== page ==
Readers Guide long had the word "Ozone" among its headings, though most early volumes listed only a handful of articles (often as few as one or two per year or more). These articles usually had to do with chemical actions of ozone on materials, or on plants, animals, or humans, from direct exposure to this 3-atom form of oxygen. Its corrosive or respiratory effects were all that concerned writers until vol. 44 of Readers Guide, covering March 1984 to Feb. 1985 publications, with listings of nine items pertaining to stratospheric ozone and what was happening to it. Subsequent volumes have also contained listings of items on this aspect of the topic.
Expectation that ongoing advances in technology will continue releasing human societies from carrying capacity limits was embraced by Hawley (1975,10).
Cohen questioned not only Malthus but also Liebig, whose law of the minimum, an important basis for understanding the carrying capacity concept, was declared misleading on several counts
Marine biologist Sylvia Earle would seem to agree: "If it were possible to start again, with the planet as it was 10,000 years ago or even 500 years or 200 or 20 with knowledge now gained, there would be a better chance to achieve the much-discussed goal of 'sustainable use* of planetary resources" (Earle, 1995, 219). She reports observing "hundreds of ominous signs." The former vision of "limitless fish in an infinitely productive ocean" has been shattered in one generation. "Greatly expanding demand to feed growing populations of people coupled with the means to find, capture, and transport animals from all parts of the sea to distant lands have drastically altered the nature of ocean ecosystems in a few decades. Even familiar staples of the early part of this century cod, herring, haddock, pollock, halibut, several kinds of salmon, and tunaare in sharp decline after years of heavy fishing pressure" (Earle, 1995,169).
6. Cf. Murray (1972,219): "There is no question that collapse is inevitable. The question seems to be how much longer businessmen can continue making profits at the expense of future generations."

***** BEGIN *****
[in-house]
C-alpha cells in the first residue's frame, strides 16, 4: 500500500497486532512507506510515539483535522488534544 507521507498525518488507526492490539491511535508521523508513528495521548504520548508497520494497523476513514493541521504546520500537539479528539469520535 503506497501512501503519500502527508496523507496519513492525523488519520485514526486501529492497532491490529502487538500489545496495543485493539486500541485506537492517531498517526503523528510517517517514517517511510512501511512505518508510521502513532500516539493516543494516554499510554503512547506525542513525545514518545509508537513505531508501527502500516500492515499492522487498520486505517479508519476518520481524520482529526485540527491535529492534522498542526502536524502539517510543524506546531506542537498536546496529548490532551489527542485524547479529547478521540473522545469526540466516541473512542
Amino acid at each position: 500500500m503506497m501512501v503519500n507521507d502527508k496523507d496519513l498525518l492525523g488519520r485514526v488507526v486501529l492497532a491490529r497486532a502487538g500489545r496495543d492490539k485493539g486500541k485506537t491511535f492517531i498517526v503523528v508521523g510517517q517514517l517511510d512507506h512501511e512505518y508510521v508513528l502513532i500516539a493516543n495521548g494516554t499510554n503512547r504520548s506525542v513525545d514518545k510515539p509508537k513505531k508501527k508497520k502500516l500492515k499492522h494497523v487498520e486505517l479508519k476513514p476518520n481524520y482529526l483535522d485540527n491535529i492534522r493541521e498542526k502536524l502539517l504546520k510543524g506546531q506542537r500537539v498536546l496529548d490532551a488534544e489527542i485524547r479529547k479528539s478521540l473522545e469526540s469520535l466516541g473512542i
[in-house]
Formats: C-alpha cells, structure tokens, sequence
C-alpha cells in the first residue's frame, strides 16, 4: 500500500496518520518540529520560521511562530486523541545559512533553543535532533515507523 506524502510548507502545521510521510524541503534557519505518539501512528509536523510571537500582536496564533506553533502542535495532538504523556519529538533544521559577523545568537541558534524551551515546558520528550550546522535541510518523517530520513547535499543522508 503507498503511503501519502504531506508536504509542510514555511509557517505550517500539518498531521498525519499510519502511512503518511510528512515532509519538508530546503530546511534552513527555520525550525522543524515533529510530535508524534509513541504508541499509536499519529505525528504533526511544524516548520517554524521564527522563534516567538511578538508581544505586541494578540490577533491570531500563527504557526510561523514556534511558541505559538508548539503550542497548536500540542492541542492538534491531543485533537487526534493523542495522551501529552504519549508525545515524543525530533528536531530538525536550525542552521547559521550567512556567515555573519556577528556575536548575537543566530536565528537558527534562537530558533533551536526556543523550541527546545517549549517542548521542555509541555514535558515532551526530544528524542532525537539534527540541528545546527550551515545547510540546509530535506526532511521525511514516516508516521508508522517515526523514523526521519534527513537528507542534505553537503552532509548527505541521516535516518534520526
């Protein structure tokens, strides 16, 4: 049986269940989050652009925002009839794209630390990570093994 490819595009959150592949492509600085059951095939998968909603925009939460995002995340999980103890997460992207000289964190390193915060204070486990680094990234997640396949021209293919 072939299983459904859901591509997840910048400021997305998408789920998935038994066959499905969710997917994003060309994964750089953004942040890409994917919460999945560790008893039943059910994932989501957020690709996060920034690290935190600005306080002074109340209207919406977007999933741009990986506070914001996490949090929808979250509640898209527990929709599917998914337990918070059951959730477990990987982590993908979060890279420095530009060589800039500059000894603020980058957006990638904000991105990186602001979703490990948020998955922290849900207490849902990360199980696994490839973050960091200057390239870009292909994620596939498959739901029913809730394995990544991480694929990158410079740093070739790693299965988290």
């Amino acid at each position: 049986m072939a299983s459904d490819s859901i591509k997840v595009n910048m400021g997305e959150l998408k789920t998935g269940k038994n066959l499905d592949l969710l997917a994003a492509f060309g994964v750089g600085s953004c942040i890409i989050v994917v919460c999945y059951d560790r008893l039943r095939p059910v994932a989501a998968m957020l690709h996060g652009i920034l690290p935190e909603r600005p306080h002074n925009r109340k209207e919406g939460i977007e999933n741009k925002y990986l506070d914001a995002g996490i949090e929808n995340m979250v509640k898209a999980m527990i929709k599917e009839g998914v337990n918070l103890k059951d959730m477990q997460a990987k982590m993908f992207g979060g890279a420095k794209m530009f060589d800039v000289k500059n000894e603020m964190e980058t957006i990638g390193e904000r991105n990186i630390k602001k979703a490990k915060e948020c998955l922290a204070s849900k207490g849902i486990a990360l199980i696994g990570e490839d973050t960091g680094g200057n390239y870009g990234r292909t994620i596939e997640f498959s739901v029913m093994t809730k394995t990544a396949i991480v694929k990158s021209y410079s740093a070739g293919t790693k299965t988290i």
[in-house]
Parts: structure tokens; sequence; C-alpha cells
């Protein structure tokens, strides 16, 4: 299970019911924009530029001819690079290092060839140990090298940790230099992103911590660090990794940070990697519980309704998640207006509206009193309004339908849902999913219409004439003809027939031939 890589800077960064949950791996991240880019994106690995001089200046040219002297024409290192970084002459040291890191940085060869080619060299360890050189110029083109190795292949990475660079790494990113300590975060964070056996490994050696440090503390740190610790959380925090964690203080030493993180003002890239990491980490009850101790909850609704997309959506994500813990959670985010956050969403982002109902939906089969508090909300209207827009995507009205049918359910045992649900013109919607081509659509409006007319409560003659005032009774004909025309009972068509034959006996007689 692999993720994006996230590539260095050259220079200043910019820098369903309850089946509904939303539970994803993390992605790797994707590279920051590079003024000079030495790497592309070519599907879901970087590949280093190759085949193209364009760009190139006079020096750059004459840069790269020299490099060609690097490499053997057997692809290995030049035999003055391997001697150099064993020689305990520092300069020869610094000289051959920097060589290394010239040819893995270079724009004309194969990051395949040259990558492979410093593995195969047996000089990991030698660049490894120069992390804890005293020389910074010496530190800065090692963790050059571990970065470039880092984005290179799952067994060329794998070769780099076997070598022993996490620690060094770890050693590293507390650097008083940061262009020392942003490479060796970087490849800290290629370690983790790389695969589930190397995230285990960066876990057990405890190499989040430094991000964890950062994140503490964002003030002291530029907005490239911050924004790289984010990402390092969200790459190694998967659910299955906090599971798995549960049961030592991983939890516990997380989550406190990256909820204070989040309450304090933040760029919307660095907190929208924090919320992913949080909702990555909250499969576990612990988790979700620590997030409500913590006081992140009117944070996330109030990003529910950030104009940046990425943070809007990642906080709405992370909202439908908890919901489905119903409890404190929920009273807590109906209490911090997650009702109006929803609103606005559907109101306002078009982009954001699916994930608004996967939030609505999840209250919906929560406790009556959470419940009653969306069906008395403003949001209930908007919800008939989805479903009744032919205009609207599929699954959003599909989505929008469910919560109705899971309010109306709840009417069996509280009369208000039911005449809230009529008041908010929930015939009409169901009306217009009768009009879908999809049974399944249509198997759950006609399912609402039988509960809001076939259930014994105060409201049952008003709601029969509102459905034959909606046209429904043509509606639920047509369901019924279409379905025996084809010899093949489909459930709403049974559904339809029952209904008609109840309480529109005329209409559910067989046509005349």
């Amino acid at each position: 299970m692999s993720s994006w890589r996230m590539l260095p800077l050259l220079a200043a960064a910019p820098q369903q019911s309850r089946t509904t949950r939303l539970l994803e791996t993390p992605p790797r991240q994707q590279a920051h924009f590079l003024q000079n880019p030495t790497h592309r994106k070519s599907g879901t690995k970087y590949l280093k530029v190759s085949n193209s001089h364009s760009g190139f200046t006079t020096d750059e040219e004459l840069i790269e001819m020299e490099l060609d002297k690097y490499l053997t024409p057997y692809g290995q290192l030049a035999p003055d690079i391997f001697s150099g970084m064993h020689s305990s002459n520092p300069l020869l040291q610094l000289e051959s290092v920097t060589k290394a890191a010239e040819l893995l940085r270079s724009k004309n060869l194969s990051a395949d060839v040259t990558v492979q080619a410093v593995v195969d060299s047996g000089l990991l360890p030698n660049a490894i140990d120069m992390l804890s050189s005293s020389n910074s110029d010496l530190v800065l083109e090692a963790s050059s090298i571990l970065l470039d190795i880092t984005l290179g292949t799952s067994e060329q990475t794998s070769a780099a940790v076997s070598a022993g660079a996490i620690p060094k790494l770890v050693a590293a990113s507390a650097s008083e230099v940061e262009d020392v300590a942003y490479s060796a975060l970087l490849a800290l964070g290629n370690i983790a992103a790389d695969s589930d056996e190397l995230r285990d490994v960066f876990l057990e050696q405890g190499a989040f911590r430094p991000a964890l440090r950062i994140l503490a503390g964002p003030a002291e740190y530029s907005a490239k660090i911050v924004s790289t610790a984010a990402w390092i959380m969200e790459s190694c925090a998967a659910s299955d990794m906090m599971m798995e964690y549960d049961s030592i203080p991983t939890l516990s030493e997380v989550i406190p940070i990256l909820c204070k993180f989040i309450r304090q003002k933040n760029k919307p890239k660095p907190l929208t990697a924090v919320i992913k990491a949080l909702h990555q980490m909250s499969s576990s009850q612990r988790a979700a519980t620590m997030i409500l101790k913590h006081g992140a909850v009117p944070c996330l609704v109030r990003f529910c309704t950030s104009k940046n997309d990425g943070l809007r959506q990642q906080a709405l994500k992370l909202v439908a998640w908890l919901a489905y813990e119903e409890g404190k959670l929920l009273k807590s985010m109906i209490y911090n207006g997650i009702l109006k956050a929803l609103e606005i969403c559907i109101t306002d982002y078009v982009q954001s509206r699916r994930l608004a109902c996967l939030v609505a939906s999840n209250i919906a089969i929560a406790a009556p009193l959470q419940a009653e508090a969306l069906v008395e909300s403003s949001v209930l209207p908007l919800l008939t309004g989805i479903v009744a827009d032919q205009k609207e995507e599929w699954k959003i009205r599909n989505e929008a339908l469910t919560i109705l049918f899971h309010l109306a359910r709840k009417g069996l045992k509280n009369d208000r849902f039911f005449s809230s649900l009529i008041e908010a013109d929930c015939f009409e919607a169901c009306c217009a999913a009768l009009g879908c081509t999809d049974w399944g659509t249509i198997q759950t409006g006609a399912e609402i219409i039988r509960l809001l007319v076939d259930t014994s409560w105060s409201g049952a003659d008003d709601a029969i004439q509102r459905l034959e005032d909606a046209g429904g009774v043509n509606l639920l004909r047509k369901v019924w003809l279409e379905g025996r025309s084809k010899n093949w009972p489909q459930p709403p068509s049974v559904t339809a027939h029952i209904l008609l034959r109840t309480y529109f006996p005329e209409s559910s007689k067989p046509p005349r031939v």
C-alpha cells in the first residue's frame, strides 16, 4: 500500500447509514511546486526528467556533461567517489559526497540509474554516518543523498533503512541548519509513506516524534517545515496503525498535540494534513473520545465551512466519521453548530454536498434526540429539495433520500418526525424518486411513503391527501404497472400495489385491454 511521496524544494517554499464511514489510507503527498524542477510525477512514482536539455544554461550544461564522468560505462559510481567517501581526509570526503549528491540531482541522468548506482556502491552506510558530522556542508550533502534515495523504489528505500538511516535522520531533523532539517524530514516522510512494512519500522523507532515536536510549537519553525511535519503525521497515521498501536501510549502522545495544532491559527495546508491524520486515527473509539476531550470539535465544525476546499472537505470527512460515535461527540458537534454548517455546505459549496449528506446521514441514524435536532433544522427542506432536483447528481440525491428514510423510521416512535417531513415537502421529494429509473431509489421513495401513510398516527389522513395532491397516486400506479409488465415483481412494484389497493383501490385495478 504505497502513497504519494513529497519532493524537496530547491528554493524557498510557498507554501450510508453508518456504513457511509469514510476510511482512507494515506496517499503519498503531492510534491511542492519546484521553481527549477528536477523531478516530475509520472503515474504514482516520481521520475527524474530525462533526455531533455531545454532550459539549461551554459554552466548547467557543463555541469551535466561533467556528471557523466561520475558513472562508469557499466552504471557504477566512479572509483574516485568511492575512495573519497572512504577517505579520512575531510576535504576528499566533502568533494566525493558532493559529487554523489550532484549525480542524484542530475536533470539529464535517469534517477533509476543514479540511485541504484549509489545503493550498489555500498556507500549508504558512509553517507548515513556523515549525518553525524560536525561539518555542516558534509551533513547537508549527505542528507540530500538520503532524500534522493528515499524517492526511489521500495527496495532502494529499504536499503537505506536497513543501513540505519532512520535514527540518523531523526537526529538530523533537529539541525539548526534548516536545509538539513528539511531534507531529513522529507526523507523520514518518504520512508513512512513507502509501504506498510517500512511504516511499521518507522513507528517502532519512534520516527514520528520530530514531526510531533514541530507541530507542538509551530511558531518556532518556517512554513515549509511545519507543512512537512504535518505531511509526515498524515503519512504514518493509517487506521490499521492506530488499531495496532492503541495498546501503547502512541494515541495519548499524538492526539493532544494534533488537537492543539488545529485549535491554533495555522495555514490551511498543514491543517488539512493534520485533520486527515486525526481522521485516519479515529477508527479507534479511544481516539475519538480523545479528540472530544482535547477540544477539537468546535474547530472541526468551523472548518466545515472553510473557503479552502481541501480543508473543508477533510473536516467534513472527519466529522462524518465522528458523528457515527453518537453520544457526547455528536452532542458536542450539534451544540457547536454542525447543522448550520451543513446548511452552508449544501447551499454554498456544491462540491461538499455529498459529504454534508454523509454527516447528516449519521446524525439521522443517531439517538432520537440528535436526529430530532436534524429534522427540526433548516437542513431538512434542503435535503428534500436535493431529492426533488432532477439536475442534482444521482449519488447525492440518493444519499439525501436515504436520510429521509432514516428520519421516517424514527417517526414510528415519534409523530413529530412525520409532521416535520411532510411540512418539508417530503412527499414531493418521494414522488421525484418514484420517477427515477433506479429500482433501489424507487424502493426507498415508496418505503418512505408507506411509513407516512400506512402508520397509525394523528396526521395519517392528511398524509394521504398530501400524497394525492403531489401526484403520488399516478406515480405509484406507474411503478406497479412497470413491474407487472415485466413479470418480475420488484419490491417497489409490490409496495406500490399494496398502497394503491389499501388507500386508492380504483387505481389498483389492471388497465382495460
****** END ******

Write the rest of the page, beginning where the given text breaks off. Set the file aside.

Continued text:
7. Assorted other instances of denial are reviewed by Ellsaesser (1992,1-26). Herman Kahn, in collaboration with Ernest Schneider, dubbed The Global 2000 Report "Globaloney 2000" (Kahn and Schneider, 1981). Max Singer (1992,35) asked, "How do we know that the rest of the world also will become modem and wealthy? Because we can recognize the powerful process that has been shaping events, and see that that process is still working, and that there is no reason for it to stop now." And according to Andrew Kenny (1994), "The Earth is Fine; The Problem is the Greens" (i.e., the environmentalists, with their "misguided belief in global warming"). When his article was reprinted in The Christchurch Press in New Zealand it was given the headline, "The great ozone scare why it is a lot of unscientific nonsense."
8. One study compared the effectiveness of "situation redefinition" versus "attention diversion" as means of reducing stress due to a "nonambiguous threat" (Bloom, 1977). It shed no light on Simon and Kahn. A paper that summarized psychiatric literature about interactional aspects of denial and defense looked promising at first. It suggested, among other generalizations, that denial may be shared. Individuals in interpersonal situations may use denial as a means of avoiding disruption of the relationship (Dorpat, 1989). Without knowing the interaction networks of men like Simon and Kahn, and their peers' beliefs, this paper could not illuminate their denial. Several other papers (Wurmser, 1989; Moses, 1989;
Wangh, 1989; Wasyliw, et al. 1994; Langer, 1994) also failed to show how it is possible for learned men to reject ecological facts such as the ones I have listed in this paper.
9. The term was first used by Babinski (1941) in a French journal. The following papers enhanced my understanding of its modern usage: Kihistrom and Tobias (1991);
Weinstein (1991); Holmes (1994). A partial version of the denial process was evident among polio patients and their families as studied by Davis (1956), and I remember my own partial denial in a Navy hospital suffering from a smashed pelvis and imagining I'd be out in a few days rather than a few months.
10. For more insight into this pattern of behavior, see Festinger et al. 1956.
11. George Lundberg (1956. 377) began a review of Cottrell's book by predicting it would "doubtless be dismissed as 'defeatist' in some circles," and said it laid itself "wide open to this treatment... by proclaiming ... 'that the energy available to man limits what he can do and influences what he will do'" a thesis that challenged the cornucopian claims of both the Free World and its Communist rivals. Labeling such a book "defeatist," said Lundberg, was "a curious form of sympathetic magic." The label, he said, "is sometimes regarded as constituting a refutation of the data, the reasoning, and the conclusions of any work that calls into question the wishful thinking which constitutes the principle basis of much contemporary social science." Cottrell's thesis about the societal relevance of energy availability and the nature of different energy converting technologies was, Lundberg recognized, dissonant with customary social science (and Western cultural) cognitions.
Other Voices Back
Abrahamson, Dean Edwin (ed.) 1989. The Challenge of Global Warming. Washington, DC: Island Press.
Ausubel, Jesse H. 1993. 2020 Vision. The Sciences, 33 (November/December): 14-19.
Babinski, M. J. 1914. Contribution to the study of mental disturbance in organic cerebral hemiplagia (Anosognosia) [in French], Revue Neurologique, 1: 845-848.